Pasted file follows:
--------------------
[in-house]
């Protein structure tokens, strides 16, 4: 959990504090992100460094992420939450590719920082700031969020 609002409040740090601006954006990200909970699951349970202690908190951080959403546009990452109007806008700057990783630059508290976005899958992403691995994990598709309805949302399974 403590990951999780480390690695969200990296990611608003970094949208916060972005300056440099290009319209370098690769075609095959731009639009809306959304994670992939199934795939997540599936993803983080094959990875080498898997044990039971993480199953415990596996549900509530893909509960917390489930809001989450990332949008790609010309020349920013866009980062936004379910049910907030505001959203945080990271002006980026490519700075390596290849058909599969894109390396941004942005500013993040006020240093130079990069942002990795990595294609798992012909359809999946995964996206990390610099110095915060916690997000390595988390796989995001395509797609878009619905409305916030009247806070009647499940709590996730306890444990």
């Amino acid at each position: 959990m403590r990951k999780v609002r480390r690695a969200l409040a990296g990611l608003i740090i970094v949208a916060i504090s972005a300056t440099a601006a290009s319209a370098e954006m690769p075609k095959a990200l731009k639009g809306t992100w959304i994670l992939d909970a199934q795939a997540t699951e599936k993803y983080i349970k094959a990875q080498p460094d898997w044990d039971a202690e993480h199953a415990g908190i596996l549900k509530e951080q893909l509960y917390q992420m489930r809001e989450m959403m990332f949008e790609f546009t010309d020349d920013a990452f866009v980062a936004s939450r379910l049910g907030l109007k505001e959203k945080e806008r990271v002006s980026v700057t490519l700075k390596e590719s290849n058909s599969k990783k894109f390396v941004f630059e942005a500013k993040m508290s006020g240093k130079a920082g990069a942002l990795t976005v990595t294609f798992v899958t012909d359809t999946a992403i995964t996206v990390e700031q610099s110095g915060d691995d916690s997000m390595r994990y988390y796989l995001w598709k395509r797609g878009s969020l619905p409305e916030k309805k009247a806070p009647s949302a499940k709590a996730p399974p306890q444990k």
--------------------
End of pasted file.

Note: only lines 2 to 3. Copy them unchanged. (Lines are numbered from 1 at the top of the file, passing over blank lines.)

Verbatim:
């Protein structure tokens, strides 16, 4: 959990504090992100460094992420939450590719920082700031969020 609002409040740090601006954006990200909970699951349970202690908190951080959403546009990452109007806008700057990783630059508290976005899958992403691995994990598709309805949302399974 403590990951999780480390690695969200990296990611608003970094949208916060972005300056440099290009319209370098690769075609095959731009639009809306959304994670992939199934795939997540599936993803983080094959990875080498898997044990039971993480199953415990596996549900509530893909509960917390489930809001989450990332949008790609010309020349920013866009980062936004379910049910907030505001959203945080990271002006980026490519700075390596290849058909599969894109390396941004942005500013993040006020240093130079990069942002990795990595294609798992012909359809999946995964996206990390610099110095915060916690997000390595988390796989995001395509797609878009619905409305916030009247806070009647499940709590996730306890444990």
């Amino acid at each position: 959990m403590r990951k999780v609002r480390r690695a969200l409040a990296g990611l608003i740090i970094v949208a916060i504090s972005a300056t440099a601006a290009s319209a370098e954006m690769p075609k095959a990200l731009k639009g809306t992100w959304i994670l992939d909970a199934q795939a997540t699951e599936k993803y983080i349970k094959a990875q080498p460094d898997w044990d039971a202690e993480h199953a415990g908190i596996l549900k509530e951080q893909l509960y917390q992420m489930r809001e989450m959403m990332f949008e790609f546009t010309d020349d920013a990452f866009v980062a936004s939450r379910l049910g907030l109007k505001e959203k945080e806008r990271v002006s980026v700057t490519l700075k390596e590719s290849n058909s599969k990783k894109f390396v941004f630059e942005a500013k993040m508290s006020g240093k130079a920082g990069a942002l990795t976005v990595t294609f798992v899958t012909d359809t999946a992403i995964t996206v990390e700031q610099s110095g915060d691995d916690s997000m390595r994990y988390y796989l995001w598709k395509r797609g878009s969020l619905p409305e916030k309805k009247a806070p009647s949302a499940k709590a996730p399974p306890q444990k």